The GOP’s only concrete plan to repeal Obamacare would leave 23 million more people uninsured than under the current law, according to the nonpartisan scorekeepers at the Congressional Budget Office (CBO).
Republicans in the U.S. House of Representatives narrowly passed the American Health Care Act (AHCA) in early May by making last-minute changes and rushing the bill to the floor before CBO could gauge its effect on people’s access to health care. House Speaker Paul Ryan (R-WI) in March was forced to yank a previous version that would have cost 24 million people, including 14 million Medicaid beneficiaries, their health insurance. That was before Republican leaders eliminated essential health benefits and piled on other conservative sweeteners to gain the support of the far-right House Freedom Caucus.
“In comparison with the estimates for the previous version of the act, under the House-passed act, the number of people with health insurance would, by CBO and [Joint Committee on Taxation’s] estimates, be slightly higher and average premiums for insurance purchased individually—that is, nongroup insurance—would be lower, in part because the insurance, on average, would pay for a smaller proportion of health care costs,” the CBO said in the new score, released Wednesday afternoon.
In other words, one million more people will have access to health insurance that covers a narrower range of services under the latest GOP proposal.
Appreciate our work?
Rewire is a non-profit independent media publication. Your tax-deductible contribution helps support our research, reporting, and analysis.
CBO projected that by 2026, the number of uninsured people younger than 65 will reach 51 million—”compared with 28 million who would lack insurance that year under current law.”
And the state waivers for essential health benefits and pre-existing conditions that newly resigned co-chair of the “moderate” Tuesday group Rep. Tom MacArthur (R-NJ) negotiated with House Freedom Caucus Chair Mark Meadows (R-NC) could worsen insurance options for about one-sixth of the U.S. population, especially those who need more coverage, according to CBO.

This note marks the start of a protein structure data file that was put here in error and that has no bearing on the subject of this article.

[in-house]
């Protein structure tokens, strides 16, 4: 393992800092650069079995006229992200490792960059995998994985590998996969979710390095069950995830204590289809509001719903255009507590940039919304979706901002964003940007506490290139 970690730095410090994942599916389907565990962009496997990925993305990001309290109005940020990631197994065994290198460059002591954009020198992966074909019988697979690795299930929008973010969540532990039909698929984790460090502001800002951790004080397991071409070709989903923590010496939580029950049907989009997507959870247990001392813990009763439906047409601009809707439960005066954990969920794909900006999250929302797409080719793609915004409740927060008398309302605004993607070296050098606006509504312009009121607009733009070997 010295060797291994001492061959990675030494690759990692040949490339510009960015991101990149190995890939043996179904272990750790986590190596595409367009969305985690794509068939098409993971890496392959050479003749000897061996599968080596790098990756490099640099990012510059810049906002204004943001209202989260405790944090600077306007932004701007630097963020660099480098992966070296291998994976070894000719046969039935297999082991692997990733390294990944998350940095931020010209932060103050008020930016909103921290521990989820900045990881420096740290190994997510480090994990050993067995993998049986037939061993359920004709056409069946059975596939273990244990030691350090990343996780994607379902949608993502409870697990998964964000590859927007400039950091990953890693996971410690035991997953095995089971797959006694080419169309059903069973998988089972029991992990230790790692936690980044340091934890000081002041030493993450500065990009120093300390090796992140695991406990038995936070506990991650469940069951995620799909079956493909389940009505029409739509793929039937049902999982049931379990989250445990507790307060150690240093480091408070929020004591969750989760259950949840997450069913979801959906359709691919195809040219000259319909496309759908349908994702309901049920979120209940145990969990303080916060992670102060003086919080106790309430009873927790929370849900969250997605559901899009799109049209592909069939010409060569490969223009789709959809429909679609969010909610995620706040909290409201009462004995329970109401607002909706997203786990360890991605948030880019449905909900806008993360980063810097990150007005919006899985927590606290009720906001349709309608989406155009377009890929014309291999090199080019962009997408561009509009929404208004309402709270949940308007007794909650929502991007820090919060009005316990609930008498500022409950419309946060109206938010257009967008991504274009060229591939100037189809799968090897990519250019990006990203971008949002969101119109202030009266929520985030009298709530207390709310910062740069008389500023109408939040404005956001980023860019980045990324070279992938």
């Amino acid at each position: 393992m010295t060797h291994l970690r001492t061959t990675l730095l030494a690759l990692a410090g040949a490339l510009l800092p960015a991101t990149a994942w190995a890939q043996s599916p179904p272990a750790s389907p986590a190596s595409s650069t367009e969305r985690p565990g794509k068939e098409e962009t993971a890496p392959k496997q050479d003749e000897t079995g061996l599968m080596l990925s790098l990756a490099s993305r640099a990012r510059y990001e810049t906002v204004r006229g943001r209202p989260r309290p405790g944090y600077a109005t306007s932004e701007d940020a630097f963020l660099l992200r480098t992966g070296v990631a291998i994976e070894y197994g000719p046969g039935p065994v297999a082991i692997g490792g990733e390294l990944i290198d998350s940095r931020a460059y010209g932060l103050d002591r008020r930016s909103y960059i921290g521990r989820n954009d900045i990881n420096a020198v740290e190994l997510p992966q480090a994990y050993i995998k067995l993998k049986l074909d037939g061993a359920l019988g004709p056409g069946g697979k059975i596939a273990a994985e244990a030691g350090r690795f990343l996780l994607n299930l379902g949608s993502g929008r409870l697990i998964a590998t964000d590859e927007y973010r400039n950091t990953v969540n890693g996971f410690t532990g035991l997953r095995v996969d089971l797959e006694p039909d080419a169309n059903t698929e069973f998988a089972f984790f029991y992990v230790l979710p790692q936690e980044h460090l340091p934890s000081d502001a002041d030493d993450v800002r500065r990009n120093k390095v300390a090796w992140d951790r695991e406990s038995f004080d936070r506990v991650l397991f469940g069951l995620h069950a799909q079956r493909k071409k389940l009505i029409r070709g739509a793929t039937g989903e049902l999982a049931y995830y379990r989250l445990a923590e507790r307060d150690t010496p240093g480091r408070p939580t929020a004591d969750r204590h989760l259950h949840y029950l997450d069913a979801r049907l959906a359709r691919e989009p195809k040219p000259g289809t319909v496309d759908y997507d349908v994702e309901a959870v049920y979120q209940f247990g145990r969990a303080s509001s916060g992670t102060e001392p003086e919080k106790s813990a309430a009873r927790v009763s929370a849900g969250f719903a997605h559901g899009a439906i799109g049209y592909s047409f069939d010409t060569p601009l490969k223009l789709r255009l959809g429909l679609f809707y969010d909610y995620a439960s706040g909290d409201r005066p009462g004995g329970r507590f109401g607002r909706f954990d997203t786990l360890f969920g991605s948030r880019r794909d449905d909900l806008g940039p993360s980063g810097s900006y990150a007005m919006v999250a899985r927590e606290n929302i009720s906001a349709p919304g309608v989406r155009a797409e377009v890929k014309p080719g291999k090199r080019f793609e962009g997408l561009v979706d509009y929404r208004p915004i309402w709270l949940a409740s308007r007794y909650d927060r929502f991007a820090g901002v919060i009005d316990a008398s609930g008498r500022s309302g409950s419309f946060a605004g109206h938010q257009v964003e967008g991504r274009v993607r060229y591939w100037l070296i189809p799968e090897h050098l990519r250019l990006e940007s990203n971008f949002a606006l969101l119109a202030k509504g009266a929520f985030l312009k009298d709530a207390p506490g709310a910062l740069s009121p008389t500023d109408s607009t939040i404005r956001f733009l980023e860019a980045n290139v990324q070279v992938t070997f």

In affected states, “Community-rated premiums would rise over time, and people who are less healthy (including those with preexisting or newly acquired medical conditions) would ultimately be unable to purchase comprehensive nongroup health insurance at premiums comparable to those under current law, if they could purchase it at all—despite the additional funding that would be available under H.R. 1628 to help reduce premiums,” CBO found.
The revised bill saves $119 billion, mostly thanks to gutting Medicaid and replacing Obamacare subsidies with tax credits that may be unusable in California and New York due to laws requiring insurance coverage of abortion care.
President Trump’s plan instead axes $610 billion from Medicaid over ten years on top of the assumption that Republicans in the U.S. House of Representatives succeed in ushering their American Health Care Act’s more than $800 billion in Medicaid cuts into law.
Ryan in a statement praised the findings, focusing on how the AHCA “achieves our mission: lowering premiums and lowering the deficit,” rather than on the legislation’s human cost.
Per CBO, the human cost in states that opt for the waivers involves “substantial increases in out-of-pocket spending” or a so-called choice to forgo essential health benefits likely including “maternity care, mental health and substance abuse benefits, rehabilitative and habilitative services, and pediatric dental benefits.”
“In particular, out-of-pocket spending on maternity care and mental health and substance abuse services could increase by thousands of dollars in a given year for the nongroup enrollees who would use those services,” the CBO reported.
Republicans in the U.S. Senate have said they’ll write their own version of Obamacare repeal, but the CBO data is all but certain to inform their path forward. Senate Republicans remain committed to including a one-year ban on Medicaid reimbursements for Planned Parenthood, although Sens. Susan Collins (R-ME) and Lisa Murkowski (R-AK), who have inconsistent voting records when it comes to reproductive health care, may defect over the issue.
CBO had determined in March that “defunding” Planned Parenthood, and only Planned Parenthood, would disproportionately hurt poor and rural people. Planned Parenthood’s Title X funding stream is also in jeopardy at the state level after congressional Republicans revoked federal protections for it.
“The American Health Care Act is the worst legislation for women’s health in a generation,” Planned Parenthood Federation of America Executive Vice President Dawn Laguens said in a statement. “This bill cruelly slashes Medicaid—which one in five women of reproductive age rely on—while prohibiting millions with Medicaid coverage from getting health care at Planned Parenthood.”